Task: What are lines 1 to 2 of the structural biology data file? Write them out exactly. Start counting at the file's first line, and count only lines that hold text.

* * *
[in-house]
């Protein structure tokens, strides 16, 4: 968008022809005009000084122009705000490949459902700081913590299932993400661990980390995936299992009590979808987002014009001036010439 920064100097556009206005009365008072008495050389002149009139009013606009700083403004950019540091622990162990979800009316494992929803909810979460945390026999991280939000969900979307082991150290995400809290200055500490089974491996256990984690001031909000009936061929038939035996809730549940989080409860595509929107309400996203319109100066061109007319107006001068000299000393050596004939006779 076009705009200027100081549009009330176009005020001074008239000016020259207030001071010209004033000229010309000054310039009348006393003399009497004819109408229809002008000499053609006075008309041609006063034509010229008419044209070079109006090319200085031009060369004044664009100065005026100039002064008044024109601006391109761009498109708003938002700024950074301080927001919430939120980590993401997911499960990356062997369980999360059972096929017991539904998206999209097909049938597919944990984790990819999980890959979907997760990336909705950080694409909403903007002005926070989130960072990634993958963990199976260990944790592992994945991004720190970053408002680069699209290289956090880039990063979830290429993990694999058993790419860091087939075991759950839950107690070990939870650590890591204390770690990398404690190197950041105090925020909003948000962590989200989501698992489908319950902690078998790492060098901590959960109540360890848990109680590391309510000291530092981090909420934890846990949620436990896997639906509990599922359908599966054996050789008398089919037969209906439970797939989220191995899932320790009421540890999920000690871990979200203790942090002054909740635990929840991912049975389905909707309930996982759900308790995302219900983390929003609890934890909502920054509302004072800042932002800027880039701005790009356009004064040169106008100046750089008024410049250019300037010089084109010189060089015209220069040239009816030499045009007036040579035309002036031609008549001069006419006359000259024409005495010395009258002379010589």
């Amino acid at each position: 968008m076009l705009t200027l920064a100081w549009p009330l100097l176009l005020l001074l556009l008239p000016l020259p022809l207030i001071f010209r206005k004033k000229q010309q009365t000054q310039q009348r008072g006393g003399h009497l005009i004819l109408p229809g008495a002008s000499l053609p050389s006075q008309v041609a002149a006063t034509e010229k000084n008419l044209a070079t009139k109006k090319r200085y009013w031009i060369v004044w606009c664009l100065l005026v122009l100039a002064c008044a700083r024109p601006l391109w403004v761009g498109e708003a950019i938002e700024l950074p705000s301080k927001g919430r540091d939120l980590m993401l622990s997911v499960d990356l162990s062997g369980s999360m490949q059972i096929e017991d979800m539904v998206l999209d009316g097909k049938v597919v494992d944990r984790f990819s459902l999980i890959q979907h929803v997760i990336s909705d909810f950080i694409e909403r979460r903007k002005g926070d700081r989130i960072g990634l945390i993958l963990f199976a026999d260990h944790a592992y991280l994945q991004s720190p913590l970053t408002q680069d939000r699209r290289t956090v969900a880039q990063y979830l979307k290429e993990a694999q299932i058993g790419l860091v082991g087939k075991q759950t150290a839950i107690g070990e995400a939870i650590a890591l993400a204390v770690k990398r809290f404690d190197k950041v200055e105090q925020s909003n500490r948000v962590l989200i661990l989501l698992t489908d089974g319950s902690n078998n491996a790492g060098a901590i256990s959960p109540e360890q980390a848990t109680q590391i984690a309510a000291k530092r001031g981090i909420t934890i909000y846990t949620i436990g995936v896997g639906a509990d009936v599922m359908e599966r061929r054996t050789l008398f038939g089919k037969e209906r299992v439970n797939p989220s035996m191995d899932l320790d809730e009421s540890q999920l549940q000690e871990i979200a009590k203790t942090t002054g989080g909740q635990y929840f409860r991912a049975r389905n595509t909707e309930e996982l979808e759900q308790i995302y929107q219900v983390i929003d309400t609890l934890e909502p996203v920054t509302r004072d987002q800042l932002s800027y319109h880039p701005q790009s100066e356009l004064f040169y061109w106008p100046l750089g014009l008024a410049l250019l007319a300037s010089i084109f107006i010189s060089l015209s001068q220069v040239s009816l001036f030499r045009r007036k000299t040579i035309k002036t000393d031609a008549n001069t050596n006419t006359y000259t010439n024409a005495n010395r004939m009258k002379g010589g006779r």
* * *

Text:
[in-house]
């Protein structure tokens, strides 16, 4: 968008022809005009000084122009705000490949459902700081913590299932993400661990980390995936299992009590979808987002014009001036010439 920064100097556009206005009365008072008495050389002149009139009013606009700083403004950019540091622990162990979800009316494992929803909810979460945390026999991280939000969900979307082991150290995400809290200055500490089974491996256990984690001031909000009936061929038939035996809730549940989080409860595509929107309400996203319109100066061109007319107006001068000299000393050596004939006779 076009705009200027100081549009009330176009005020001074008239000016020259207030001071010209004033000229010309000054310039009348006393003399009497004819109408229809002008000499053609006075008309041609006063034509010229008419044209070079109006090319200085031009060369004044664009100065005026100039002064008044024109601006391109761009498109708003938002700024950074301080927001919430939120980590993401997911499960990356062997369980999360059972096929017991539904998206999209097909049938597919944990984790990819999980890959979907997760990336909705950080694409909403903007002005926070989130960072990634993958963990199976260990944790592992994945991004720190970053408002680069699209290289956090880039990063979830290429993990694999058993790419860091087939075991759950839950107690070990939870650590890591204390770690990398404690190197950041105090925020909003948000962590989200989501698992489908319950902690078998790492060098901590959960109540360890848990109680590391309510000291530092981090909420934890846990949620436990896997639906509990599922359908599966054996050789008398089919037969209906439970797939989220191995899932320790009421540890999920000690871990979200203790942090002054909740635990929840991912049975389905909707309930996982759900308790995302219900983390929003609890934890909502920054509302004072800042932002800027880039701005790009356009004064040169106008100046750089008024410049250019300037010089084109010189060089015209220069040239009816030499045009007036040579035309002036031609008549001069006419006359000259024409005495010395009258002379010589």